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In an effort to prop up its official script, Serbia’s parliament is expected this month to bolster a law that makes Cyrillic mandatory in all official government communication and imposes fines on those who do not respect the “mother script.”

“The situation is worrying due to the dominant use of Latin in all. . . . This is due to the spirit of the times, to historical circumstances and to a decades-long globalization process that has made the Latin script the world’s dominant script,” the Ministry of Culture told Balkan Insight.

The revised law would create a Council for the Serbian Language that would encourage and enforce the use of Cyrillic, which is Serbia’s official alphabet as stipulated in the country’s 2006 constitution. A version of the Cyrillic protection law drafted last year included a provision for mobile operators to stop charging more for text messages in Cyrillic, as reported by B92.

Earlier this year, the government of Belgrade, Serbia’s capital, decided to reward companies that promote the use of Cyrillic, including a five percent discount for companies that rent city-owned offices and write their names in Cyrillic. “Starbucks and McDonald’s have their own Cyrillic names in countries where this is the official script. If they feel that this is in their interest, I think it will be accepted,” Andreja Mladenovic, an adviser to the Belgrade Mayor, told the Beta News Agency.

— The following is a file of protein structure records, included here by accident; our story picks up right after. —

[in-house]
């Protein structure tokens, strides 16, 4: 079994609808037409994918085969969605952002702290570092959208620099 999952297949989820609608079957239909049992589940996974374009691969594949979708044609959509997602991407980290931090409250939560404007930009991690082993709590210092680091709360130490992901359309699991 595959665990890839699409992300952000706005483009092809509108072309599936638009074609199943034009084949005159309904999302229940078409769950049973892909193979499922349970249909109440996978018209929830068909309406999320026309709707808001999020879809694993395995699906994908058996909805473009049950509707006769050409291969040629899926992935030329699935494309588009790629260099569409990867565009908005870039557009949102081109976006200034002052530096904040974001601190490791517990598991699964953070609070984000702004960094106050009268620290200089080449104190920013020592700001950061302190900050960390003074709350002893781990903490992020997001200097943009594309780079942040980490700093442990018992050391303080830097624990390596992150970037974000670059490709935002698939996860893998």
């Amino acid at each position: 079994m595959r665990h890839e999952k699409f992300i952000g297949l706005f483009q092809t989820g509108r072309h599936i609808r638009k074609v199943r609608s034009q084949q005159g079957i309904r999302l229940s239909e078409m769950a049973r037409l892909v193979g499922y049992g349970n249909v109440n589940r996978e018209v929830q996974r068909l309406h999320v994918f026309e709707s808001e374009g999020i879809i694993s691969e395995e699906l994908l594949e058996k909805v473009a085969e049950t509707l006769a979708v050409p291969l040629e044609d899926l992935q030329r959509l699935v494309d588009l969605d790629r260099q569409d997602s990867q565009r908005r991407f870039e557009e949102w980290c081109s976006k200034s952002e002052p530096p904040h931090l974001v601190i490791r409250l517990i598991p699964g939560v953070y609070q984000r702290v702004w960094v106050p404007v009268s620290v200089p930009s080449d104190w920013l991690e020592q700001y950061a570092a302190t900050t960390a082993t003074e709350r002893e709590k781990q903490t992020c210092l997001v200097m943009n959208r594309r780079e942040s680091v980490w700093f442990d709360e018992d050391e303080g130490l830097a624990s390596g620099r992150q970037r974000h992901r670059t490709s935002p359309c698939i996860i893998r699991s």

Cyrillic has a place in Serbia's constitution but the use of Latin script is becoming widespread in everyday life. (RFE/RL)

Cyrillic is Serbia’s official script but the use of Latin script is becoming widespread in everyday life. (RFE/RL)

It remains to be seen if these efforts to salvage Cyrillic will pay off. Based on the Greek alphabet and created in the late ninth century for the Orthodox Slavic population in Europe, Cyrillic is currently used in the Russian Federation, Ukraine, Belarus, Bulgaria, Montenegro, Serbia, parts of Bosnia, Kyrgyzstan, Tajikistan and Mongolia. The fate of Cyrillic has always been closely linked to the Orthodox churches and Russian dominance in Eastern Europe and Central Asia.

With the demise of the Soviet Union and the almost simultaneous rise of the Latin-dominated Internet, the use of the Cyrillic script is slowly on the decline. Many former Soviet republics, including Azerbaijan, Turkmenistan, and Uzbekistan, have switched to the Latin alphabet. Most recently, Kazakhstan decided to re-introduce the Latin alphabet.

Just as Cyrillic thrived under imperial Russia and the Soviet Union, its slow demise is no surprise in a world dominated by the –Latin-based– Internet.

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